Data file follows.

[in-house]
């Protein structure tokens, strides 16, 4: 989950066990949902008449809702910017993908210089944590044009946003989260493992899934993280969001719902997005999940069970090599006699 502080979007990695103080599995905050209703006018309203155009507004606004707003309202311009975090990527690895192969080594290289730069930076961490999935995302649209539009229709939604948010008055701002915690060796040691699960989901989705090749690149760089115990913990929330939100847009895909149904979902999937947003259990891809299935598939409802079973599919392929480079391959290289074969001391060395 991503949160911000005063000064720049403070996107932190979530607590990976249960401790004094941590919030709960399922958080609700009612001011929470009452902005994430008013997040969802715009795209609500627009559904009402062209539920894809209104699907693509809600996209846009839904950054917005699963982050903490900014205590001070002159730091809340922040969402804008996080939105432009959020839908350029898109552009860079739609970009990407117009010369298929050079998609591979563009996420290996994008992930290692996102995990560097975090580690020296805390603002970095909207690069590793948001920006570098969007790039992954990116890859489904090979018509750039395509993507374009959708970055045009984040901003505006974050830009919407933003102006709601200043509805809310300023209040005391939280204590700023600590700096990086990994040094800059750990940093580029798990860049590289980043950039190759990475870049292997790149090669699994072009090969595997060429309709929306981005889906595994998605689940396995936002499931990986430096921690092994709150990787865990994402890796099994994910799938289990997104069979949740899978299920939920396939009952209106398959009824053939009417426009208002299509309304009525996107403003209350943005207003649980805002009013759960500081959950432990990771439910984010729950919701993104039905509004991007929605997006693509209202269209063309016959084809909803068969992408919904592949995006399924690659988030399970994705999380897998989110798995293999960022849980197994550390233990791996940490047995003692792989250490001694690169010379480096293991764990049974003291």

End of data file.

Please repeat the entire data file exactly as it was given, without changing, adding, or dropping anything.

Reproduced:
[in-house]
């Protein structure tokens, strides 16, 4: 989950066990949902008449809702910017993908210089944590044009946003989260493992899934993280969001719902997005999940069970090599006699 502080979007990695103080599995905050209703006018309203155009507004606004707003309202311009975090990527690895192969080594290289730069930076961490999935995302649209539009229709939604948010008055701002915690060796040691699960989901989705090749690149760089115990913990929330939100847009895909149904979902999937947003259990891809299935598939409802079973599919392929480079391959290289074969001391060395 991503949160911000005063000064720049403070996107932190979530607590990976249960401790004094941590919030709960399922958080609700009612001011929470009452902005994430008013997040969802715009795209609500627009559904009402062209539920894809209104699907693509809600996209846009839904950054917005699963982050903490900014205590001070002159730091809340922040969402804008996080939105432009959020839908350029898109552009860079739609970009990407117009010369298929050079998609591979563009996420290996994008992930290692996102995990560097975090580690020296805390603002970095909207690069590793948001920006570098969007790039992954990116890859489904090979018509750039395509993507374009959708970055045009984040901003505006974050830009919407933003102006709601200043509805809310300023209040005391939280204590700023600590700096990086990994040094800059750990940093580029798990860049590289980043950039190759990475870049292997790149090669699994072009090969595997060429309709929306981005889906595994998605689940396995936002499931990986430096921690092994709150990787865990994402890796099994994910799938289990997104069979949740899978299920939920396939009952209106398959009824053939009417426009208002299509309304009525996107403003209350943005207003649980805002009013759960500081959950432990990771439910984010729950919701993104039905509004991007929605997006693509209202269209063309016959084809909803068969992408919904592949995006399924690659988030399970994705999380897998989110798995293999960022849980197994550390233990791996940490047995003692792989250490001694690169010379480096293991764990049974003291």